After writing for this blog for a few years, I’ve noticed that occasionally I’m stumped for topics. Recently it’s not even occasionally – it’s frequently. I don’t get writer’s block, since once I have a topic I can usually fly away with it, but I do get stifled on overall themes and ideas. I came up with a list of ways that my creativity gets stifled in order to fight that tendency. Here they are:
I write for a living…technically. The kind of writing you do in a corporate environment does not encourage any creativity whatsoever. Here is a lovely gem I put in an email years ago: “John Doe – Based on your note, I think the 5/31 date needs to be revised for the 2nd and 3rd issues, and the first issue (negative admin credits) still appears to be ready to be closed pending whatever verification is necessary. These will need corrected close dates, revised action plans if necessary and an updated open/closed status by 6/15 at the latest.”
That is not exactly the kind of writing that would draw visitors back to this blog, I think.
I watch TV. I have given up watching cable TV and only watch Netflix and various other online services. But it’s still far too easy to watch to much TV. I try not to be tempted, but something about flashing lights and loud noises draws me in. I find these shows fill up the empty, creative and quiet places in my head and replace them with light and fluffy cotton candy-like filling. Even great shows like Breaking Bad still crowd out my own thoughts. You can argue that they might inspire creativity later, but really they tend to push your creative process back.
I read too much. I have just finished speed-reading through the three (real) books of the Foundation series (which are wonderful books) and I’m currently reading Snow Crash. I have hundreds of blogs in my Google Reader, dozens of emails and reports and memos and even read children’s books daily (obviously). Trying to pull in and process all of that information can crowd out creativity. I did quit reading any news that was not business or sports-related a few months ago, so at least my attention is not distracted by the latest developments with Paris Hilton. All of this is on top of my work-related reading, which is full of gems like this one I got in a memo once: “If applicable, does the appendix include a listing of all applications processes included in the assessment process and the process conclusion for said processes?” Read that again. Yes, I have often had to read this kind of writing and reply to it all day long.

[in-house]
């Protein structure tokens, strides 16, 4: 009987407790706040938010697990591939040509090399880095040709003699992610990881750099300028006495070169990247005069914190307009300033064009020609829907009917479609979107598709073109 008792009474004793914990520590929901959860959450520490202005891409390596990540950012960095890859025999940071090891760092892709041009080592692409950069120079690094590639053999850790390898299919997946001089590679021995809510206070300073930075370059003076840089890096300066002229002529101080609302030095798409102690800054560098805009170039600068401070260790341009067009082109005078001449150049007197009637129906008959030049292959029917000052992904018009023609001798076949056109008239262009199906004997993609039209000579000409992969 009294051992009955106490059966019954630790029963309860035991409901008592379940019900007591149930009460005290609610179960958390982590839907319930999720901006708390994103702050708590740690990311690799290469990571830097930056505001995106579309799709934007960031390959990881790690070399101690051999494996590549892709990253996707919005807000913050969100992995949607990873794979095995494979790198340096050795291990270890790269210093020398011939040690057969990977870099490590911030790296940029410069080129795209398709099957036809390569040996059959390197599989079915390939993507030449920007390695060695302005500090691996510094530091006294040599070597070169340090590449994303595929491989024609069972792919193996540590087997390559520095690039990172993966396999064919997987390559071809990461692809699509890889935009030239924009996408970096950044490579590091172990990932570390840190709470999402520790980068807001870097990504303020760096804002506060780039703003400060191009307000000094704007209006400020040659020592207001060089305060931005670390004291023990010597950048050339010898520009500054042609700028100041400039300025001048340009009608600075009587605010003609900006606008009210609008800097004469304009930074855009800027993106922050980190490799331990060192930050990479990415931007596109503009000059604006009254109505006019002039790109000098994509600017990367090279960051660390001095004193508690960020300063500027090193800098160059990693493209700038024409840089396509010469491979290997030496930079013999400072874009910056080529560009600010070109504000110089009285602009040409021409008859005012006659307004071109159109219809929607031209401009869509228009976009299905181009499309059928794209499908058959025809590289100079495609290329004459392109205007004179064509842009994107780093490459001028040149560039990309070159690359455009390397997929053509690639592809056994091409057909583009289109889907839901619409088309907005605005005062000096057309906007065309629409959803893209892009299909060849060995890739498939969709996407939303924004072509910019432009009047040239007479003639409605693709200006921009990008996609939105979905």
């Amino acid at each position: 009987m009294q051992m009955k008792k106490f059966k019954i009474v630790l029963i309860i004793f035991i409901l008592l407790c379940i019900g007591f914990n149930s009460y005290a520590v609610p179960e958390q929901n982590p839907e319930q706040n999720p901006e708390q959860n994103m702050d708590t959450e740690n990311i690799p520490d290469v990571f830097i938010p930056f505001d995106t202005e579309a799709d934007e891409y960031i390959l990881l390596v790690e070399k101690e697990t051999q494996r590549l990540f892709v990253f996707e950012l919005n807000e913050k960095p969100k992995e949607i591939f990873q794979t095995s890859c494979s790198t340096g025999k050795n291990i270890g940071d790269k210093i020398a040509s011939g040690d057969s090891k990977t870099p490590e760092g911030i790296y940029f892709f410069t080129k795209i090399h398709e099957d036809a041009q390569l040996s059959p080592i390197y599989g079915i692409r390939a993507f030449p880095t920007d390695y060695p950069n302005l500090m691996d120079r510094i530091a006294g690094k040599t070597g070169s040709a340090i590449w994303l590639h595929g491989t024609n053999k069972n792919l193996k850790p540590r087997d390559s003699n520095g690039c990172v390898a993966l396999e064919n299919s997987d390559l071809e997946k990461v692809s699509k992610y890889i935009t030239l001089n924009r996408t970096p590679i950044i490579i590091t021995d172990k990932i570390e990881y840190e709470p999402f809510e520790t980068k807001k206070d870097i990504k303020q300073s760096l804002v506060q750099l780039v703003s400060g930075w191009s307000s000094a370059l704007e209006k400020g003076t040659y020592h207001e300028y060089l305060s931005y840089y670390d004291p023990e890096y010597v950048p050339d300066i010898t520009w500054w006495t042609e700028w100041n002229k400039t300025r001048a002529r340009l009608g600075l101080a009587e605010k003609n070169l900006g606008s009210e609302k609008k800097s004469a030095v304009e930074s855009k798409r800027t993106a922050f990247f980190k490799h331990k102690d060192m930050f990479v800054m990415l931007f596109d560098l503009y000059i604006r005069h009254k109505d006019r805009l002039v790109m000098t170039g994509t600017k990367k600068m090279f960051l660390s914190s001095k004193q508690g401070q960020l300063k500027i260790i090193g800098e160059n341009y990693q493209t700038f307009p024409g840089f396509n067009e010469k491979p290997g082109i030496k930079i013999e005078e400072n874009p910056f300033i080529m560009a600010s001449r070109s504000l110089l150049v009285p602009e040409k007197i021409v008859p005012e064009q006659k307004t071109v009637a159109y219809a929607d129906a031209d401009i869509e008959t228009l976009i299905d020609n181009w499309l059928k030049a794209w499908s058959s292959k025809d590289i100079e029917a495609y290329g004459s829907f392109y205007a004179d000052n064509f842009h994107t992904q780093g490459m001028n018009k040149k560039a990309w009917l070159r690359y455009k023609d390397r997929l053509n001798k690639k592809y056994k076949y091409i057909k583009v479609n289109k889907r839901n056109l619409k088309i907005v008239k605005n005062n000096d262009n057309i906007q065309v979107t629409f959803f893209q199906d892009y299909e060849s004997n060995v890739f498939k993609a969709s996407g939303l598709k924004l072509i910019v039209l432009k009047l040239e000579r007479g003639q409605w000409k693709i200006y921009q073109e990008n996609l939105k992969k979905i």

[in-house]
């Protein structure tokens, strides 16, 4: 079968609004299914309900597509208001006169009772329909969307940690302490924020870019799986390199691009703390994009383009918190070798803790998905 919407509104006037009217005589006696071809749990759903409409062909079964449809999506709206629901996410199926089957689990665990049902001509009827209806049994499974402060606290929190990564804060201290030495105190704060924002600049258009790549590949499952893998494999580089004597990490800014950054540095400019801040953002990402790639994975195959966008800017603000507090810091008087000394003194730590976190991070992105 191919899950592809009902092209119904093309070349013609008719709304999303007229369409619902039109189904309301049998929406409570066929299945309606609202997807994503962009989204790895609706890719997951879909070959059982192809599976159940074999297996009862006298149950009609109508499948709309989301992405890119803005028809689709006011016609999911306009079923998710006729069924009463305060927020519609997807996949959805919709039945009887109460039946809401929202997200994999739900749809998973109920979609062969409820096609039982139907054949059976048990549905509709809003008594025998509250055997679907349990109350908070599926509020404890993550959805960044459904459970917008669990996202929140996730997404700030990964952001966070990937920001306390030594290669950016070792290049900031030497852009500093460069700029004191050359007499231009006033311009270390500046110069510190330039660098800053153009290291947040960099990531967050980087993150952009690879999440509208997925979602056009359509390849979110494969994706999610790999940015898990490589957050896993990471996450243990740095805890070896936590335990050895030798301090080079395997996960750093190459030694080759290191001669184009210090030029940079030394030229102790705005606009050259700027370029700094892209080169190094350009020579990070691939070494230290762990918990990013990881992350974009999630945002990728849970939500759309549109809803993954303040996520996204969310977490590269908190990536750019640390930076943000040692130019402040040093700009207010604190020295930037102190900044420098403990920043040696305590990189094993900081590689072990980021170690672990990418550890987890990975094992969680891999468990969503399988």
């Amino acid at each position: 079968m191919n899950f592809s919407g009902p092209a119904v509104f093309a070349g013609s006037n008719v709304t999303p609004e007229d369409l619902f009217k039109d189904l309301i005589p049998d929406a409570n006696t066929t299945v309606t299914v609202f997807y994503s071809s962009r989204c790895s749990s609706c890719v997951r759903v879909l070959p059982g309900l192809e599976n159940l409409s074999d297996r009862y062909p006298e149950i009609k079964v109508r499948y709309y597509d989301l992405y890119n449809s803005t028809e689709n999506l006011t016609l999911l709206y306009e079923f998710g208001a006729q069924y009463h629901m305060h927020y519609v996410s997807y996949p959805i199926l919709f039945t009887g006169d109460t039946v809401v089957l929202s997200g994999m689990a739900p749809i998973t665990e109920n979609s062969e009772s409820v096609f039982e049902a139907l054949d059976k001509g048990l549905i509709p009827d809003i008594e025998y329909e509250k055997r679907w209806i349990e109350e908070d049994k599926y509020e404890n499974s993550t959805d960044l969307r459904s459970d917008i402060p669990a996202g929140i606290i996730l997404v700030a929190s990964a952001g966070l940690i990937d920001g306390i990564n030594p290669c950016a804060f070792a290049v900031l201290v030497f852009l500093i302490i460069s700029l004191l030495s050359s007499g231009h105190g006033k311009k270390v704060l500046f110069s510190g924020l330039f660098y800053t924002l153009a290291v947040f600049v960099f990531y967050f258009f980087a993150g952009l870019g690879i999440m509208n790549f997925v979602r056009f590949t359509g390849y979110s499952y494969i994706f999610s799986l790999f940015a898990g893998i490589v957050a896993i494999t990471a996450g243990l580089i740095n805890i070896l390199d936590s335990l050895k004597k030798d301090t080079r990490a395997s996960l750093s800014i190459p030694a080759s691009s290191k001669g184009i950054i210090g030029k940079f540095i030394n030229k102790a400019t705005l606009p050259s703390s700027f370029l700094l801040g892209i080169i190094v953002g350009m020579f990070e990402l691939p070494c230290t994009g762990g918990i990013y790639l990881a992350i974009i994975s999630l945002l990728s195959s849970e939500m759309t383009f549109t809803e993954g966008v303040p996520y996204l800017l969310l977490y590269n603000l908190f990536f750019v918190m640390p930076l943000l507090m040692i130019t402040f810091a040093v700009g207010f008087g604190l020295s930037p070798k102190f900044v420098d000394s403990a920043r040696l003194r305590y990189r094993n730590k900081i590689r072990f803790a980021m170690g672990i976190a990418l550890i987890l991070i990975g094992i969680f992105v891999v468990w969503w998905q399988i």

During my commute, I listen to podcasts or audibooks instead of brainstorming. I like to spend that time listening to comedy podcasts or tech podcasts, since it makes the commute pass much more quickly, but I really should use it to let my mind wander and make notes of that wandering. I find that once I’m home there are too many other distractions – at least until everyone else goes to sleep – to properly brainstorm.
I am still learning to be creative. When I first started blogging about nine years ago, I wrote a virulent political blog that was a huge series of links and videos and random comments and thoughts on almost a stream-of-consciousness basis. If I read an article, I would throw out a link and two lines of commentary, and then move on. Being creative means taking all of the influences you receive during the course of the day and processing them and creating something new, not just consolidating information. Many blogs just turn into link fests, but my favorite ones are usually written by people unafraid to present their own ideas rather than linking to others’ ideas.
Football. I used to be a sports fanatic, following the NFL, NBA, MLB and college football and basketball. I even watched the Tour de France and most tennis Grand Slams and golf majors. Other than hockey, I seldom missed a game of any sort on TV. SportsCenter was the wake up call and the goodnight lullaby. Those days are gone – the demands of marriage and fatherhood have crowded them out. However, I still love the NFL so much that I make time for it. I do realize, though, that spending time reading about NFL roster news, watching the games and buying Jets merchandise are bad, bad habits. Nothing about football will help me write this blog, be a better person or be more frugal. Still, I have loved the NFL since becoming a fan of the almost-great Browns teams of the 80s (Brian Sipe and Bernie Kosar, anyone?). I have to admit I am a footbaliholic. That barrier to creativity will probably remain.
Learning to overcome these barriers to creativity is part of what I am enjoying about the blogging process; having a small idea and then seeing the words spill out on the page once I get underway writing is a tremendous feeling. Creativity is a mental muscle that many of us exercise far too little while we hammer away at our TPS reports.